Warmer days had me game to make homemade barbecue sauce, so I went to the well — the little cedar recipe box filled with family recipes. Sure enough, there was one for “Junior’s Barbecue Sauce,” (my dad was a junior and was known by the moniker for most of his life). The recipe was old-school, using real tomato juice, brown sugar, spices and vinegar, but was a little heavy on the cumin (my dad’s favorite) and bay leaves (it called for 15!).
One ingredient also found in the recipe — along with so many others in the box — was Worcestershire sauce, that tangy, but tongue-twisting, common condiment made of who-knows-what, with its rich, salty-sweet-spicy bite that adds immediate depth of flavor to all manner of sauces, meats and so much more.
A bottle of Worcestershire sauce (we always pronounced it with an extra syllable, but the correct way to say it is WOOS-ter-sheer), was always in my parents’ pantry, as it is in mine now. As a youngster, I remember studying the ingredients listed on the bottle of that liquidy, dark potion, smeared with more than one set of household cooks’ fingerprints, wondering, just what are anchovies, anyway? Whatever was in it, the sauce was used considerably in a wide array of cooking. A dash (or more) in everything from meatloaf to the gravy topping the meatloaf sometimes made the difference in completing that just-right taste.
A Place — and a Sauce — with Tangy History
Worcester, England (in the historic and ceremonial county of Worcestershire), was the birthplace of its saucy namesake, said to have been created in the early part of the 19th century by chemists William Perrins and John Lea, according to “The Oxford Companion to Food,” by Alan Davidson (Oxford University Press: 1999).
Apparently, duo’s initial attempt at a spicy vinegar sauce was so strong when first mixed that it was considered inedible and left in a barrel in the basement. A few years later, the barrel was rediscovered and, upon tasting, the sauce’s aging had produced an improved, milder flavor, so the first bottles of Worcestershire sauce were made.
Worcestershire sauce’s one-of-a-kind taste is the sum of its ingredient parts, which, as a whole in the fermented final product, no longer taste like themselves. The sauce includes anchovies (I know what they are now), tamarind (a tropical, bean-like fruit), vinegar, sugar, molasses, garlic, onions, salt and pepper. The original Lea & Perrins is one of many different brands of Worcestershire sauce on the market. There are even powdered variations that provide a way to sprinkle or rub in that classic flavor.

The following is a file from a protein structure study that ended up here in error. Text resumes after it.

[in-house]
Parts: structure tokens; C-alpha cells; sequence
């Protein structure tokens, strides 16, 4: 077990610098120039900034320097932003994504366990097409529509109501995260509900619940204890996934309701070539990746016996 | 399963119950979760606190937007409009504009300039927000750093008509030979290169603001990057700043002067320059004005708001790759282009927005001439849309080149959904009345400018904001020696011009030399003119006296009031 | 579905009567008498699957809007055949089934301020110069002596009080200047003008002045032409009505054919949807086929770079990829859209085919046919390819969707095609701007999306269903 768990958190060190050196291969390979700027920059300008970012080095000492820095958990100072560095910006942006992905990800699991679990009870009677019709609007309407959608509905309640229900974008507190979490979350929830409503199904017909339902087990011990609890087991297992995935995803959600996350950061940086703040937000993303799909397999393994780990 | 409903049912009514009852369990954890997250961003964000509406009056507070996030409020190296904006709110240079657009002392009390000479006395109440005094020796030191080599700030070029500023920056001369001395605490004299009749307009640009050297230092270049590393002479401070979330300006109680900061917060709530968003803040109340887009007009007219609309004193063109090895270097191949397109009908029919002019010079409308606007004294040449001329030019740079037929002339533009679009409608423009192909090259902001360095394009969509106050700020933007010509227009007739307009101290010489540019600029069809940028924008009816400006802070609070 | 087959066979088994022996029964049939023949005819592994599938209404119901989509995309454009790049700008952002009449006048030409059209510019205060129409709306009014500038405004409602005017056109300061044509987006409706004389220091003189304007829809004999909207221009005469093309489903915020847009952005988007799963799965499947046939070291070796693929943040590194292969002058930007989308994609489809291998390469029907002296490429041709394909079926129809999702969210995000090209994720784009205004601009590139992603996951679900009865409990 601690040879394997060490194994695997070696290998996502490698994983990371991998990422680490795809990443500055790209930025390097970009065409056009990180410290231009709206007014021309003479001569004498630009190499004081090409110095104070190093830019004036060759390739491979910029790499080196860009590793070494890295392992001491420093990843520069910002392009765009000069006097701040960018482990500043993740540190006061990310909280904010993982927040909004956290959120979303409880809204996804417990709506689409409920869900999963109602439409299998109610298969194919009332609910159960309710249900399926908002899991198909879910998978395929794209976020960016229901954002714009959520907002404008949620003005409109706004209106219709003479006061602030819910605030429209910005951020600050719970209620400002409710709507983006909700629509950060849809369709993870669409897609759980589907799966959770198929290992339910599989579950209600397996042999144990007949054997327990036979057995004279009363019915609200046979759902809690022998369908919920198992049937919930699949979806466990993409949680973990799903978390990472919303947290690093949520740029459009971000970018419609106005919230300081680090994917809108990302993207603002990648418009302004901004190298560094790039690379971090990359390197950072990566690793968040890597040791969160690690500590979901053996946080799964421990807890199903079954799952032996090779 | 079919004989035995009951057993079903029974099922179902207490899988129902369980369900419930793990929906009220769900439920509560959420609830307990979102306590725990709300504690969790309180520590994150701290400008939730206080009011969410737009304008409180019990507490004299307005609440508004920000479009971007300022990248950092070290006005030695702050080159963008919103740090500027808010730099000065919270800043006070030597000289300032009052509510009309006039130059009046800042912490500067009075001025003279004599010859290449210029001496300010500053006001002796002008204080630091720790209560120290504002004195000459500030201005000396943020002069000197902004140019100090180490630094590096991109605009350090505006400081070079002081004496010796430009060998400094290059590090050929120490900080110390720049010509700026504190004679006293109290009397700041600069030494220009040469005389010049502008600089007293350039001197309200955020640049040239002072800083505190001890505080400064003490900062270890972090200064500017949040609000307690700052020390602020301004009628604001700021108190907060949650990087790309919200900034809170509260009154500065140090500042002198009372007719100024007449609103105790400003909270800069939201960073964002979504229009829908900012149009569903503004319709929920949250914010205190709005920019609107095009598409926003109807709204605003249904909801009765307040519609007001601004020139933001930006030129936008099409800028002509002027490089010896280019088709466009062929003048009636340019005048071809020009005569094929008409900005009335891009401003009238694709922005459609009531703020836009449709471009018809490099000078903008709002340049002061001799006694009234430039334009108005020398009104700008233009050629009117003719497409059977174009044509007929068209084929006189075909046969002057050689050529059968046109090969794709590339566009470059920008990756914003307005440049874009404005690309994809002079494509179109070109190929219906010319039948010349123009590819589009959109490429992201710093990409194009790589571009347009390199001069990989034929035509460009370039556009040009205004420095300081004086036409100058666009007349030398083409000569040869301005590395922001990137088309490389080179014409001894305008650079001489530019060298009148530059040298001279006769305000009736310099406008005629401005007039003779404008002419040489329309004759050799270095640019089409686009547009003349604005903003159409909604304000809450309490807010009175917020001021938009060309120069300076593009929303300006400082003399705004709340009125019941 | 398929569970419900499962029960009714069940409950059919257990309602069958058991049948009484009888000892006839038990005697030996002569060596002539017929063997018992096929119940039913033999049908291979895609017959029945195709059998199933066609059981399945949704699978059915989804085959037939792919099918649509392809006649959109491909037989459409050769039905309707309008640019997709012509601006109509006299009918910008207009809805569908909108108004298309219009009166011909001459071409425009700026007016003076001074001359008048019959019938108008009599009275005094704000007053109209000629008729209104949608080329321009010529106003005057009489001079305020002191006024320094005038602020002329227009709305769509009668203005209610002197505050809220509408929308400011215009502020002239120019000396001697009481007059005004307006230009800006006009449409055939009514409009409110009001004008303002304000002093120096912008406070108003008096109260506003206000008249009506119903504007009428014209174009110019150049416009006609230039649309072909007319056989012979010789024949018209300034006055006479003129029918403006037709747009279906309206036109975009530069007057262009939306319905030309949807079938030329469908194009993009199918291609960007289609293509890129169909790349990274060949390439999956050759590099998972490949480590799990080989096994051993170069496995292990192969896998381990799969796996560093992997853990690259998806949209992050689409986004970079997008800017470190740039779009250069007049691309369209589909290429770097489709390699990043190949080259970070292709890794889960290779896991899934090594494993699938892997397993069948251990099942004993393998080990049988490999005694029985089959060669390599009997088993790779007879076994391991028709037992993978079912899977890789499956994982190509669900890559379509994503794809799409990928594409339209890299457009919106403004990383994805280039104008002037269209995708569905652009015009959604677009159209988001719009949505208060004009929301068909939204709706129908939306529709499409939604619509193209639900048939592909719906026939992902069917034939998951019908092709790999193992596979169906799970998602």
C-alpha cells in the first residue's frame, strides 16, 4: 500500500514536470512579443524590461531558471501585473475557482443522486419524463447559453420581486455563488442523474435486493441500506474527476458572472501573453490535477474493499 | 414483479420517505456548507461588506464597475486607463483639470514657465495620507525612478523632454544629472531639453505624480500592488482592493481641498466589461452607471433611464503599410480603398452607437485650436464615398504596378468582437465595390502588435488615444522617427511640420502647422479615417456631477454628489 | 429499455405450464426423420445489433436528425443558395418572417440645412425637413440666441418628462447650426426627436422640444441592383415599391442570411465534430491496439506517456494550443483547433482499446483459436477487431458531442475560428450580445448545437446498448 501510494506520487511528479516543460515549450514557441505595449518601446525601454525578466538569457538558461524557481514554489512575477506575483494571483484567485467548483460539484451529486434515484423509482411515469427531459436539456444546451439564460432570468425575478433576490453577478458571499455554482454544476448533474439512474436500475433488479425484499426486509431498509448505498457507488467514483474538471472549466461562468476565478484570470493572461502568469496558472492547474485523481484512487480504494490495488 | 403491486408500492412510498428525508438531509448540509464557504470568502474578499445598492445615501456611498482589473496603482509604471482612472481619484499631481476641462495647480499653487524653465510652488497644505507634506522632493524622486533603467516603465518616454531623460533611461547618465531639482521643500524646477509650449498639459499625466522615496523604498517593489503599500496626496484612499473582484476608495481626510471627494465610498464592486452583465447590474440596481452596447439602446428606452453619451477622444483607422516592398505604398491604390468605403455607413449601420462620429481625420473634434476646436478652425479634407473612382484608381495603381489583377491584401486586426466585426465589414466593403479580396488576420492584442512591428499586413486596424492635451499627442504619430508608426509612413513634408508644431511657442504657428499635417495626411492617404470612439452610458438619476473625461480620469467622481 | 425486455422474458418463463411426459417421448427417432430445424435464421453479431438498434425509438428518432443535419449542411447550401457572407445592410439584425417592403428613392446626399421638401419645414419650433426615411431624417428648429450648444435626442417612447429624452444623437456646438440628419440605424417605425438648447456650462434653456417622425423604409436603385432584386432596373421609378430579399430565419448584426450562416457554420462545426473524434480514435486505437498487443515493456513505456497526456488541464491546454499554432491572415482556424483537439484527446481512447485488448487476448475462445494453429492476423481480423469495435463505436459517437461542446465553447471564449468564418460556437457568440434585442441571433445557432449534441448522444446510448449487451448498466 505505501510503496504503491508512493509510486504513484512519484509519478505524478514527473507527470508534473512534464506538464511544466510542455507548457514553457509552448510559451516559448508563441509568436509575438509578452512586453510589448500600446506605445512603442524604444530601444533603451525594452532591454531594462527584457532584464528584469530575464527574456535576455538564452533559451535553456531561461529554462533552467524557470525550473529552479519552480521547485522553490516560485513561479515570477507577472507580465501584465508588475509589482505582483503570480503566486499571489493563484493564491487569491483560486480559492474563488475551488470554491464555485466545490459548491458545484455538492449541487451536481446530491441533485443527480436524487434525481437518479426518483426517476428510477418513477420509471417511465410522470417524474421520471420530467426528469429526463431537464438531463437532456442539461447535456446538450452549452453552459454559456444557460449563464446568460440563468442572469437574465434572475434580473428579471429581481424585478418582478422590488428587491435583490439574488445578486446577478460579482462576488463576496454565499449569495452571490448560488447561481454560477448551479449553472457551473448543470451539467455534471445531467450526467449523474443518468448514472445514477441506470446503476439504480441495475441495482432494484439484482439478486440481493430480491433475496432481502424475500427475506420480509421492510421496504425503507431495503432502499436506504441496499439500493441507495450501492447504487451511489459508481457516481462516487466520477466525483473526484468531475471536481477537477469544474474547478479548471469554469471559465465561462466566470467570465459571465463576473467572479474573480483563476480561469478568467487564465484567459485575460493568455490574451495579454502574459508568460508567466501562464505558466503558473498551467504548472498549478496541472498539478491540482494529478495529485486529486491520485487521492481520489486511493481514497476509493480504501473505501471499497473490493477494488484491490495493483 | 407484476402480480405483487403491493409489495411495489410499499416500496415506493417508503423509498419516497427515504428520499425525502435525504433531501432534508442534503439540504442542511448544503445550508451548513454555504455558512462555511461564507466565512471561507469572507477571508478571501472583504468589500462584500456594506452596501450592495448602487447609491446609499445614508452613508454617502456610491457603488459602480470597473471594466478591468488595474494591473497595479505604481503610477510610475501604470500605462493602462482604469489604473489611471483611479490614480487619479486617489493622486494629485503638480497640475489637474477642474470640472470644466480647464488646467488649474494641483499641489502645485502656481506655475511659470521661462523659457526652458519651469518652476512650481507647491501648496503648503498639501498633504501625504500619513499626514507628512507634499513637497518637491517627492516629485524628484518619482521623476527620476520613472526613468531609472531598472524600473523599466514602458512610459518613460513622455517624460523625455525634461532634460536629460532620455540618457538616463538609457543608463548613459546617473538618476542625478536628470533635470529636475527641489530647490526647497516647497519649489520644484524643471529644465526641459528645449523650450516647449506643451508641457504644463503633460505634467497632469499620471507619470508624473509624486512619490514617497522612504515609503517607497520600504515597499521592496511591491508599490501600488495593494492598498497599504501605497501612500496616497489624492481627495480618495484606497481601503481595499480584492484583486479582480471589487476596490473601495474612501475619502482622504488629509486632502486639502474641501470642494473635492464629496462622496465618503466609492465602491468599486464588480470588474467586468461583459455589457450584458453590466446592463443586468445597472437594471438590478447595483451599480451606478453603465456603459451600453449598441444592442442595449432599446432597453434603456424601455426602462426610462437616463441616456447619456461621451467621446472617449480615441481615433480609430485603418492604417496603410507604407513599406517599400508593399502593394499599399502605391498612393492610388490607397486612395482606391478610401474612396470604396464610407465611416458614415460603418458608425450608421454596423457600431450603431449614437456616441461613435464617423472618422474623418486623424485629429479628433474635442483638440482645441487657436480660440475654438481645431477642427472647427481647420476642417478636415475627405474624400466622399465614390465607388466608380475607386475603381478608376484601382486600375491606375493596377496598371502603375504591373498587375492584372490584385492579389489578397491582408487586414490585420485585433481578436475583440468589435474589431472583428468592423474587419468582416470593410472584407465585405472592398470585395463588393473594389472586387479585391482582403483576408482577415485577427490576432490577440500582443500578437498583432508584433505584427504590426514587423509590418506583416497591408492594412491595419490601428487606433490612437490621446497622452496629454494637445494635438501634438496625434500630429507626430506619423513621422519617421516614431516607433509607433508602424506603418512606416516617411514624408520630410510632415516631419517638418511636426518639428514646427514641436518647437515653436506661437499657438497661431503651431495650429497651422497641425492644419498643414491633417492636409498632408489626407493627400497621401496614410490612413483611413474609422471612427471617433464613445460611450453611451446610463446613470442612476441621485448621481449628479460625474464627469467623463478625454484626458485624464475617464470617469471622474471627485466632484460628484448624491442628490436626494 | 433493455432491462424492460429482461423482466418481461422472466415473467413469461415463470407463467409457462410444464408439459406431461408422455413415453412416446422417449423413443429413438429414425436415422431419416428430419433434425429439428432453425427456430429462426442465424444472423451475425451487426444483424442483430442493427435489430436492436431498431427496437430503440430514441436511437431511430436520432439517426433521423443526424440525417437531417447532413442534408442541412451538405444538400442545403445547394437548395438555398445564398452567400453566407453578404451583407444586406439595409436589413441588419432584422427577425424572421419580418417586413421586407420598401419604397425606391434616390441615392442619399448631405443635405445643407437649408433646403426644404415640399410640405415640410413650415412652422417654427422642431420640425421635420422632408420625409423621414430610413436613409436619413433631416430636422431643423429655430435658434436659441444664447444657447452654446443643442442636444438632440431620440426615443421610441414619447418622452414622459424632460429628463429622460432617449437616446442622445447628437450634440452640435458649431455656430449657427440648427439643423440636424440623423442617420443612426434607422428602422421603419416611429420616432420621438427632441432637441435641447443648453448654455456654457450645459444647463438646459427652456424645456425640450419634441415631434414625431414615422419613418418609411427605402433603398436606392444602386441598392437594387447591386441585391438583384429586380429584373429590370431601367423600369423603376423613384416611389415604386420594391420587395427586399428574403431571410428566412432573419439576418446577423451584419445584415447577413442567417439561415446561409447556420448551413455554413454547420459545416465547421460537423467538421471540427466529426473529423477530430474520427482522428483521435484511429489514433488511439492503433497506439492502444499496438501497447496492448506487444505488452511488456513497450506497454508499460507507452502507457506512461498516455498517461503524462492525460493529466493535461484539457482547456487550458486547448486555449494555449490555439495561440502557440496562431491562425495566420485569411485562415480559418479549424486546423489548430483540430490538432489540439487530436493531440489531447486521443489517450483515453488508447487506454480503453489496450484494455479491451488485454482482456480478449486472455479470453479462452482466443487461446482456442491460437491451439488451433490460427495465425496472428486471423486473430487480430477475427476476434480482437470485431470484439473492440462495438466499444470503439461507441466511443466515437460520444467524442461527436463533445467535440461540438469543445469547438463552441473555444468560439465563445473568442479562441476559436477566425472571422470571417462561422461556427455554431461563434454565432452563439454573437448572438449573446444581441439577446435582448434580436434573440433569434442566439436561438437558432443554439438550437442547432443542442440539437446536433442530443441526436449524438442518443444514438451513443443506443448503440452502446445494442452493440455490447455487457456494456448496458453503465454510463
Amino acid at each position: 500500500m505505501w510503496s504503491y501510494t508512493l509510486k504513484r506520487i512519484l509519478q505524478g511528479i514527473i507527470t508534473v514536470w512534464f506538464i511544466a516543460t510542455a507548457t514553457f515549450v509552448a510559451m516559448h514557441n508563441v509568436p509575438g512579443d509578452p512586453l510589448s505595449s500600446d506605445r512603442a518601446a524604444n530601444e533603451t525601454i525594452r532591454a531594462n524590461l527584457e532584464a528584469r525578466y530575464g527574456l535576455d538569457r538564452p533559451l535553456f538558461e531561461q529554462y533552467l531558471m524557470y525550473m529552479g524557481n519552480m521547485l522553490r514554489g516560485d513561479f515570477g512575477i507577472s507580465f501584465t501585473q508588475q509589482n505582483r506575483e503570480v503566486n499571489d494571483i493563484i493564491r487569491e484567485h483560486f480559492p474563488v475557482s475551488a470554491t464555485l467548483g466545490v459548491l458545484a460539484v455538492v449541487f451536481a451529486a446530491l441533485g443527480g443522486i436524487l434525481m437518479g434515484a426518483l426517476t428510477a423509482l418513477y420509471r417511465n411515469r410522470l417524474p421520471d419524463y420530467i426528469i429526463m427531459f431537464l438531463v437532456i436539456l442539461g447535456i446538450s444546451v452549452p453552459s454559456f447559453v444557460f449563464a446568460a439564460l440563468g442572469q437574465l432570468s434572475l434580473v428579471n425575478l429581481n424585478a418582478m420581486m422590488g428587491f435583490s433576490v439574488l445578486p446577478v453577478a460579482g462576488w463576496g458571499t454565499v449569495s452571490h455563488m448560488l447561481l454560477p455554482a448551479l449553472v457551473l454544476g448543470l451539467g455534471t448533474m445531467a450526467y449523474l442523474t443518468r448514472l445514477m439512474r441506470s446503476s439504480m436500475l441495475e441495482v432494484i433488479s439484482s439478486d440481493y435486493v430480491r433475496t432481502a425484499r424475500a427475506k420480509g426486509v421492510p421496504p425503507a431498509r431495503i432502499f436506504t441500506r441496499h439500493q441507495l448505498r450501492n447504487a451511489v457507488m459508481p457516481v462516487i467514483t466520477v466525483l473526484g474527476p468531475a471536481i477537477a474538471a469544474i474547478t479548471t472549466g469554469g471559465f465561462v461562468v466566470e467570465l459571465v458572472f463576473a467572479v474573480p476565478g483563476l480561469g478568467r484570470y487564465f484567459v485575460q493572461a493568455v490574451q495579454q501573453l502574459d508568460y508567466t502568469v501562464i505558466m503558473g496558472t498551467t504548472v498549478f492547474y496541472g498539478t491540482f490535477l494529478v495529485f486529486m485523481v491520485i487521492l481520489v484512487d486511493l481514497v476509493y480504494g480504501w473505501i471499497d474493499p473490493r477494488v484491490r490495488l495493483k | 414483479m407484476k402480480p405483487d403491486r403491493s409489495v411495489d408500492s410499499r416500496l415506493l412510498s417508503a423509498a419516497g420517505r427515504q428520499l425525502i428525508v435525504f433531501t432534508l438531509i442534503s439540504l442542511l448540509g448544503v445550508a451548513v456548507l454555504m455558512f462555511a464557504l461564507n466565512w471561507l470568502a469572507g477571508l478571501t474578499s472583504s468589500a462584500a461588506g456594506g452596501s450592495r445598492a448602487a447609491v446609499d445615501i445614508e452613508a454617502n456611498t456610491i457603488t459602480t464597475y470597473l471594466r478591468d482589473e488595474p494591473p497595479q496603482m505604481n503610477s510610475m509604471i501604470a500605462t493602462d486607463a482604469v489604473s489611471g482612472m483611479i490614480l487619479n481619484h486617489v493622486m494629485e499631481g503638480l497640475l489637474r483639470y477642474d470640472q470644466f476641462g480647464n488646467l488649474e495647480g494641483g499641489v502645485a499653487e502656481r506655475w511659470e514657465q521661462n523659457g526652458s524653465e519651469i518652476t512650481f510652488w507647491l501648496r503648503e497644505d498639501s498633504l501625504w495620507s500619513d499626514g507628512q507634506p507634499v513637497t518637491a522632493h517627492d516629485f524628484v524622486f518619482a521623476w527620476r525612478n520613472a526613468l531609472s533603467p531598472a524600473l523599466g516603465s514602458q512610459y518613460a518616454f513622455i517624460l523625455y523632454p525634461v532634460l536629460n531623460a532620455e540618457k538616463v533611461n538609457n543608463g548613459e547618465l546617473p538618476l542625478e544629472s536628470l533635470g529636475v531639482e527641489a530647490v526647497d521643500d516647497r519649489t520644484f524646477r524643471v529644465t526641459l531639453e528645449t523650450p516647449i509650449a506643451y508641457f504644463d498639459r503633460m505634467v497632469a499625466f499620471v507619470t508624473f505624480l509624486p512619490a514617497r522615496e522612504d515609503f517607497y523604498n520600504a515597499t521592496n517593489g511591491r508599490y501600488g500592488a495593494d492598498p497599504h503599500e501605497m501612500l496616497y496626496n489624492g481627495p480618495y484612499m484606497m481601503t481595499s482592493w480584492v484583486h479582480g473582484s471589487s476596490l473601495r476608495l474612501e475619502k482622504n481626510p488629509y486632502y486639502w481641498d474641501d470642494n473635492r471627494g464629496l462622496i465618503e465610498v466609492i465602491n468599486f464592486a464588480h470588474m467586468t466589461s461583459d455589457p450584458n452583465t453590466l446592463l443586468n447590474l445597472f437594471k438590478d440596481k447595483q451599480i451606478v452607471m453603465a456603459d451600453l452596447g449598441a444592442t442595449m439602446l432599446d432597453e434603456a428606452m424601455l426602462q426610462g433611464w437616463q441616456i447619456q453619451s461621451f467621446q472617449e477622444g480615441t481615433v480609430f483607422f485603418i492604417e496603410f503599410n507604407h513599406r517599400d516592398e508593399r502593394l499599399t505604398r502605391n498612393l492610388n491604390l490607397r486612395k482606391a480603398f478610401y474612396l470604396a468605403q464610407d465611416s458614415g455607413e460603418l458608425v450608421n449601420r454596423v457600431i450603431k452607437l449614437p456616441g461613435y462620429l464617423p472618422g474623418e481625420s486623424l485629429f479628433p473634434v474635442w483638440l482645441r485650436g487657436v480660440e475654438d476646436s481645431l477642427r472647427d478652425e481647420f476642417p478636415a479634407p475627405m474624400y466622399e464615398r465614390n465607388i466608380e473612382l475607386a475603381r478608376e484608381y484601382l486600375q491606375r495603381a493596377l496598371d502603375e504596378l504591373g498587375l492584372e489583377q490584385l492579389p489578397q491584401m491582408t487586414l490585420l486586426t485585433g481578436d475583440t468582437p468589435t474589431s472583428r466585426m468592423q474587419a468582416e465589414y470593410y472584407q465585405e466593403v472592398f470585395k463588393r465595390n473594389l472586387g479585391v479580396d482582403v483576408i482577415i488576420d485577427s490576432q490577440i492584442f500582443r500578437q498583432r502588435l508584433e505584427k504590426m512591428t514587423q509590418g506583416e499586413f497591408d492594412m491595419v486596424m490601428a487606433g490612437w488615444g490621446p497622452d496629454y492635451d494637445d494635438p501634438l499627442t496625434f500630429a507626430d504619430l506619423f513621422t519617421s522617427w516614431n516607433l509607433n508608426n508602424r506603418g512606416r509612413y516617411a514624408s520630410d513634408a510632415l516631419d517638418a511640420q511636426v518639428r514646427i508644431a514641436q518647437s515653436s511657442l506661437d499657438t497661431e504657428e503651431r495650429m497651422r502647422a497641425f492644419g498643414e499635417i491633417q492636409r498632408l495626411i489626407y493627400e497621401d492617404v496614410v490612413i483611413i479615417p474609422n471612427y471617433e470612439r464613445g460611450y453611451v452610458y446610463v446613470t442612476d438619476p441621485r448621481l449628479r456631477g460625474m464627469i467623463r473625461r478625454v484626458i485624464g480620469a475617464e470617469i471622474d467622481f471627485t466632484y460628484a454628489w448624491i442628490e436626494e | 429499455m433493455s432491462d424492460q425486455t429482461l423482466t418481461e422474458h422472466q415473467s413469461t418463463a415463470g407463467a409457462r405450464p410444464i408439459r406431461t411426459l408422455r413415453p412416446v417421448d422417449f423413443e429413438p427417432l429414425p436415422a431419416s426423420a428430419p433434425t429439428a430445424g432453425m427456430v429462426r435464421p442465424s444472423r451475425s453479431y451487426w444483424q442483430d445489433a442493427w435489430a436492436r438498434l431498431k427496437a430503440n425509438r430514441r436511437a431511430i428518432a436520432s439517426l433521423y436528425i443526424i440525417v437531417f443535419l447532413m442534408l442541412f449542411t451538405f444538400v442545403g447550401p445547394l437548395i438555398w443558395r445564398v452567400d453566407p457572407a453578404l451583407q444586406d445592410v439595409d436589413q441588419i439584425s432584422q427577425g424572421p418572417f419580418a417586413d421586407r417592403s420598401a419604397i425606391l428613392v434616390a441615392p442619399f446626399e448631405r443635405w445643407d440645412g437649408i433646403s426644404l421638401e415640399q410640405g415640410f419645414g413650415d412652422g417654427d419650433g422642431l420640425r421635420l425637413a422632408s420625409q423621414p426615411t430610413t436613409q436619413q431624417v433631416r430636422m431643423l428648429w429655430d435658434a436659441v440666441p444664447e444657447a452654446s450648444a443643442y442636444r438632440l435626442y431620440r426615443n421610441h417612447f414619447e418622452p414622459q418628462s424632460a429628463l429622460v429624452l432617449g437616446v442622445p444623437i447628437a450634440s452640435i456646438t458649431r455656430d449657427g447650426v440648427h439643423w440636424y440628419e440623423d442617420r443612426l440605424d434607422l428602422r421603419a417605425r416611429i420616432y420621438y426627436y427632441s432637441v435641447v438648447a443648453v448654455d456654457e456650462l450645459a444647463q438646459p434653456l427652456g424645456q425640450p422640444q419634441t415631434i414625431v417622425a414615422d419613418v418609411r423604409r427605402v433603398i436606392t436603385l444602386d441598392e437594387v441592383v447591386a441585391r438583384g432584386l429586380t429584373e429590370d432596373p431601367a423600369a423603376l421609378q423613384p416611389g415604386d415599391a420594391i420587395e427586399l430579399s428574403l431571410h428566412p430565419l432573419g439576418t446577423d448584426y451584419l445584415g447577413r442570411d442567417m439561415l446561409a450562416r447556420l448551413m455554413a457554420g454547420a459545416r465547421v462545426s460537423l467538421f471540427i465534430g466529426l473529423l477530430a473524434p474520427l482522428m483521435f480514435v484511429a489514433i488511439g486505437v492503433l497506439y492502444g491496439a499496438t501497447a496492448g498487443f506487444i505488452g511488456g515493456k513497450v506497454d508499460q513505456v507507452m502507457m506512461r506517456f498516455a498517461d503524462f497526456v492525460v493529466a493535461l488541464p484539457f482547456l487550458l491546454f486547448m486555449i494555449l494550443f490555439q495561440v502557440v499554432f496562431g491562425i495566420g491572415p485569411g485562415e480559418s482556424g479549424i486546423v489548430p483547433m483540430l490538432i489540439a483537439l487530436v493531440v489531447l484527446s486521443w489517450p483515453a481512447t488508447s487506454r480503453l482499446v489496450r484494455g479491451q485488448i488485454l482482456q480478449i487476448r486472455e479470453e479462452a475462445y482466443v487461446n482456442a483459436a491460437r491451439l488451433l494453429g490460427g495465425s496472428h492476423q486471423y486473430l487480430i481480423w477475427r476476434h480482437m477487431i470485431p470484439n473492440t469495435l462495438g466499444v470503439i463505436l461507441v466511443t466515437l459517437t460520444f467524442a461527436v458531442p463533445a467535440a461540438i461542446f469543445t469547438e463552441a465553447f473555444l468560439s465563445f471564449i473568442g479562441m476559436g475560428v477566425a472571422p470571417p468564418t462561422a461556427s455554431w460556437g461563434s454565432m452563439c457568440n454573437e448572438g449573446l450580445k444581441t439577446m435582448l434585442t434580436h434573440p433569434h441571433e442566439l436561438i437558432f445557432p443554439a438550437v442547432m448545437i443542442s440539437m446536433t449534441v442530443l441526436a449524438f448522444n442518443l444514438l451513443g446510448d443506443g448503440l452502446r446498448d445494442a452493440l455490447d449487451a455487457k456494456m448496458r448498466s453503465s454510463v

If you have got the time and gumption, you can even make your own Worcestershire sauce. In her book, “Make the Bread, Buy the Butter: What You Should (and Shouldn’t!) Cook from Scratch to Save Time and Money” (Atria Books: 2012), author Jennifer Reese shares Emeril Lagasse’s recipe for Worcestershire sauce that includes anchovies, spices, molasses and horseradish and is cooked for six hours.
’Shire Thing — Ways to Use the Secret Sauce
The savory “umami” taste of Worcestershire sauce is ideal in tomatoey foods or to enhance meats but is also a surprising little something playing a big role behind-the-scenes in other dishes.
- Drinks: That classic tomato/celery cocktail served at many a brunch and bar, the Bloody Mary gets some of its kick from a splash of Worcestershire sauce.
- Sauces: Barbecue and teriyaki sauces are keenly tangy from Worcestershire sauce, among the ingredients, but other sauces, like shrimp cocktail and classic marinara often include Worcestershire. It makes sense, too, in any beef sauces or gravies, but can add a depth to chicken or turkey gravy, too. Cheese sauces, such as the one for Welsh rarebit, also include Worcestershire sauce for a nice balance to all that cheesy richness.
- Dressings: Many don’t realize that what makes Caesar salad so tasty and tangy is a little Worcestershire sauce in the dressing. It also comes into play in vinaigrettes, French dressing and some dressings for slaw.
- Meats, Seafoods and Eggs: Worcestershire sauce is a perfect condiment for cooked burgers, steaks, pot roast and even shellfish, but it also adds seasoning mixed into meatloaf and meatballs or added to beef or pork roasts or glazes for fish and seafood before cooking. Worcestershire sauce is often added to the filling for deviled eggs.
- Soups and Stews: Beef vegetable or all-vegetable stew gets a boost from Worcestershire sauce, as does seafood chowder or classic French onion soup, bringing out layers of flavor in all those caramelized onions. It also deepens the hearty tastes of beef, turkey, chicken or veggie chili.
- Vegetables: A splash or two of Worcestershire sauce is ideal in a pot of ham and beans or baked beans. But it also provides a savory little kick to cooked string beans, too. It adds nice tang to stir-fried or roasted vegetables. Fried rice takes on a little color and a flavor charge from Worcestershire sauce.
Rebecca Howard grew up in Kansas and has written for the Los Angeles Daily
News, the Los Angeles Times and LA Parent Magazine, and currently writes the food blog, “A Woman Sconed.”
Junior (Daughter’s) Barbecue Sauce